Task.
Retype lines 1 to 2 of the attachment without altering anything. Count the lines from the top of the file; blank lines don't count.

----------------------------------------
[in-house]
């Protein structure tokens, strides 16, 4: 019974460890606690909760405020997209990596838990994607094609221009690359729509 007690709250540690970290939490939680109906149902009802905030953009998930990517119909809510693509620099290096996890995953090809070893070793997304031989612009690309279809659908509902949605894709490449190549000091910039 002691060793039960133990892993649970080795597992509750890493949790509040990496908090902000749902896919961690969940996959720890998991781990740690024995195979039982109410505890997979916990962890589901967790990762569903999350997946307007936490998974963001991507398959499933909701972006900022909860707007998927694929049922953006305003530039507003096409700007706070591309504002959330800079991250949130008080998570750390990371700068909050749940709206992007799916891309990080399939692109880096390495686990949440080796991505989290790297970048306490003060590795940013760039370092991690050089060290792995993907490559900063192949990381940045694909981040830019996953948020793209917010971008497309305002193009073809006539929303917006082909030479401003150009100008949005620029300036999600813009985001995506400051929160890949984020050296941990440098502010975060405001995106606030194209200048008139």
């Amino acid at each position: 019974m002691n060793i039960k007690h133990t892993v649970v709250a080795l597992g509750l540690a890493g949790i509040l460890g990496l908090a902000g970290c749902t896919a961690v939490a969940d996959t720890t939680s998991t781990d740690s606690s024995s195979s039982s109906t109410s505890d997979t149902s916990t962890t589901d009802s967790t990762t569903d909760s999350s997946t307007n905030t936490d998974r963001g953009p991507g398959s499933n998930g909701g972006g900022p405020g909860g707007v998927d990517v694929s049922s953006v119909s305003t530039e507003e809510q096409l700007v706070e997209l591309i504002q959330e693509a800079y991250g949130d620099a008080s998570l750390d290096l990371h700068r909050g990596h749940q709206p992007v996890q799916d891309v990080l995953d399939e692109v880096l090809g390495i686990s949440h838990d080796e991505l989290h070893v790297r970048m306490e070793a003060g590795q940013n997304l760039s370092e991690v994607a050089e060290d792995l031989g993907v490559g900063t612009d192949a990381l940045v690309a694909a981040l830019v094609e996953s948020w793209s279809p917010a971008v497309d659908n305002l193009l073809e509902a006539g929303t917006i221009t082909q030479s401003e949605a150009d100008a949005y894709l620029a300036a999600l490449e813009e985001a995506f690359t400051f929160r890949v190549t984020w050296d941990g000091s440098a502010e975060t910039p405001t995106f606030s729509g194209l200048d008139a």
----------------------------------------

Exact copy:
[in-house]
């Protein structure tokens, strides 16, 4: 019974460890606690909760405020997209990596838990994607094609221009690359729509 007690709250540690970290939490939680109906149902009802905030953009998930990517119909809510693509620099290096996890995953090809070893070793997304031989612009690309279809659908509902949605894709490449190549000091910039 002691060793039960133990892993649970080795597992509750890493949790509040990496908090902000749902896919961690969940996959720890998991781990740690024995195979039982109410505890997979916990962890589901967790990762569903999350997946307007936490998974963001991507398959499933909701972006900022909860707007998927694929049922953006305003530039507003096409700007706070591309504002959330800079991250949130008080998570750390990371700068909050749940709206992007799916891309990080399939692109880096390495686990949440080796991505989290790297970048306490003060590795940013760039370092991690050089060290792995993907490559900063192949990381940045694909981040830019996953948020793209917010971008497309305002193009073809006539929303917006082909030479401003150009100008949005620029300036999600813009985001995506400051929160890949984020050296941990440098502010975060405001995106606030194209200048008139």